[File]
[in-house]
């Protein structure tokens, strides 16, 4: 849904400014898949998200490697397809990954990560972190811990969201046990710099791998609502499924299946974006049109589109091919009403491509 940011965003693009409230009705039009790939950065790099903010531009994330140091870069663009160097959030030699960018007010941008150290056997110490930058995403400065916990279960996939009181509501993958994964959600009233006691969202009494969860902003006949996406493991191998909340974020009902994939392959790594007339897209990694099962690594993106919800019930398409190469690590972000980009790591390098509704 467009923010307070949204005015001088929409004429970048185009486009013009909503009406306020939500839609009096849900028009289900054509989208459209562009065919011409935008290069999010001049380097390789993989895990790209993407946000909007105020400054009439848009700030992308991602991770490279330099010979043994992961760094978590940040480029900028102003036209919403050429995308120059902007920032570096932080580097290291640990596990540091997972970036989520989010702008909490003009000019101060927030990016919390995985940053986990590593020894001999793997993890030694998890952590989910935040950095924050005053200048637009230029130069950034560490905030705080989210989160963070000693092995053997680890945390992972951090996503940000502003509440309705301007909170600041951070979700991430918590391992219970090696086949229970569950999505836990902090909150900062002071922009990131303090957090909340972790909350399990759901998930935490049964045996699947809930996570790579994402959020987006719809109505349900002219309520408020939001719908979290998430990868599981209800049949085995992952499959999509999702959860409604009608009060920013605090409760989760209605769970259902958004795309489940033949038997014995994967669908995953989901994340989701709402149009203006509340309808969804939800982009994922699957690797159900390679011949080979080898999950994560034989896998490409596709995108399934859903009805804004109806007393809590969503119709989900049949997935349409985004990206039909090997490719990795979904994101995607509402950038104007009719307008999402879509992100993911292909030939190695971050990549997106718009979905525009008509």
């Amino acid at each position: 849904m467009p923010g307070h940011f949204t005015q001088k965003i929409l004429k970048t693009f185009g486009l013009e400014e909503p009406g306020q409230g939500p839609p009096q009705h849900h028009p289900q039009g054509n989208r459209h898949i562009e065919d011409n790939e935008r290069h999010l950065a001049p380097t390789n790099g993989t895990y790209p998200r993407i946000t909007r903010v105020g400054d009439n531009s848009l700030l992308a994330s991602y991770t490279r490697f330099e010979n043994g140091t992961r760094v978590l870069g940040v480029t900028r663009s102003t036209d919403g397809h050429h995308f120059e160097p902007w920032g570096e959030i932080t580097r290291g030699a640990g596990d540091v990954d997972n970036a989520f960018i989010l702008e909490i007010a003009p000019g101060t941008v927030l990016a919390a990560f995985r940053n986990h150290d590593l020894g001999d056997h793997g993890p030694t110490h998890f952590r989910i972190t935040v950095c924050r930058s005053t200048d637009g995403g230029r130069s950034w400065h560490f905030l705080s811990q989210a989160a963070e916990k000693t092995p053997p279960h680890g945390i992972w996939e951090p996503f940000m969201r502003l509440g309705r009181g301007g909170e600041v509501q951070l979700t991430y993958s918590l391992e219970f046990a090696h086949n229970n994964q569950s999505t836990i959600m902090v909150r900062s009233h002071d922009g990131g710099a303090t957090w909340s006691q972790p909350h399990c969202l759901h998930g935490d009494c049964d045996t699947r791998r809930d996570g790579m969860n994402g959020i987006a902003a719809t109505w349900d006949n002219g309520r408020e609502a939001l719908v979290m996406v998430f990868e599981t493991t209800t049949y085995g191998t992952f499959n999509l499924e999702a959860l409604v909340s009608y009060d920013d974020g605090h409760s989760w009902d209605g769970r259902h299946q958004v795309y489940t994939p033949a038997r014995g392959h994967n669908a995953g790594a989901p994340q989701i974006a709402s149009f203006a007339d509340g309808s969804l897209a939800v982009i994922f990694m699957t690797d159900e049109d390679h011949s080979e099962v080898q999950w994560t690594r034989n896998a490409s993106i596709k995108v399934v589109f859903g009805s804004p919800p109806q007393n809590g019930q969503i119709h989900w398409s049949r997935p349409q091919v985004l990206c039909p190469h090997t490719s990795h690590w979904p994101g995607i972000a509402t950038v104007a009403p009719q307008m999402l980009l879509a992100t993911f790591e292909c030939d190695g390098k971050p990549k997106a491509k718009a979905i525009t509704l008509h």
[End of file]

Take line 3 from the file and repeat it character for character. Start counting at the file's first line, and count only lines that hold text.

């Amino acid at each position: 849904m467009p923010g307070h940011f949204t005015q001088k965003i929409l004429k970048t693009f185009g486009l013009e400014e909503p009406g306020q409230g939500p839609p009096q009705h849900h028009p289900q039009g054509n989208r459209h898949i562009e065919d011409n790939e935008r290069h999010l950065a001049p380097t390789n790099g993989t895990y790209p998200r993407i946000t909007r903010v105020g400054d009439n531009s848009l700030l992308a994330s991602y991770t490279r490697f330099e010979n043994g140091t992961r760094v978590l870069g940040v480029t900028r663009s102003t036209d919403g397809h050429h995308f120059e160097p902007w920032g570096e959030i932080t580097r290291g030699a640990g596990d540091v990954d997972n970036a989520f960018i989010l702008e909490i007010a003009p000019g101060t941008v927030l990016a919390a990560f995985r940053n986990h150290d590593l020894g001999d056997h793997g993890p030694t110490h998890f952590r989910i972190t935040v950095c924050r930058s005053t200048d637009g995403g230029r130069s950034w400065h560490f905030l705080s811990q989210a989160a963070e916990k000693t092995p053997p279960h680890g945390i992972w996939e951090p996503f940000m969201r502003l509440g309705r009181g301007g909170e600041v509501q951070l979700t991430y993958s918590l391992e219970f046990a090696h086949n229970n994964q569950s999505t836990i959600m902090v909150r900062s009233h002071d922009g990131g710099a303090t957090w909340s006691q972790p909350h399990c969202l759901h998930g935490d009494c049964d045996t699947r791998r809930d996570g790579m969860n994402g959020i987006a902003a719809t109505w349900d006949n002219g309520r408020e609502a939001l719908v979290m996406v998430f990868e599981t493991t209800t049949y085995g191998t992952f499959n999509l499924e999702a959860l409604v909340s009608y009060d920013d974020g605090h409760s989760w009902d209605g769970r259902h299946q958004v795309y489940t994939p033949a038997r014995g392959h994967n669908a995953g790594a989901p994340q989701i974006a709402s149009f203006a007339d509340g309808s969804l897209a939800v982009i994922f990694m699957t690797d159900e049109d390679h011949s080979e099962v080898q999950w994560t690594r034989n896998a490409s993106i596709k995108v399934v589109f859903g009805s804004p919800p109806q007393n809590g019930q969503i119709h989900w398409s049949r997935p349409q091919v985004l990206c039909p190469h090997t490719s990795h690590w979904p994101g995607i972000a509402t950038v104007a009403p009719q307008m999402l980009l879509a992100t993911f790591e292909c030939d190695g390098k971050p990549k997106a491509k718009a979905i525009t509704l008509h």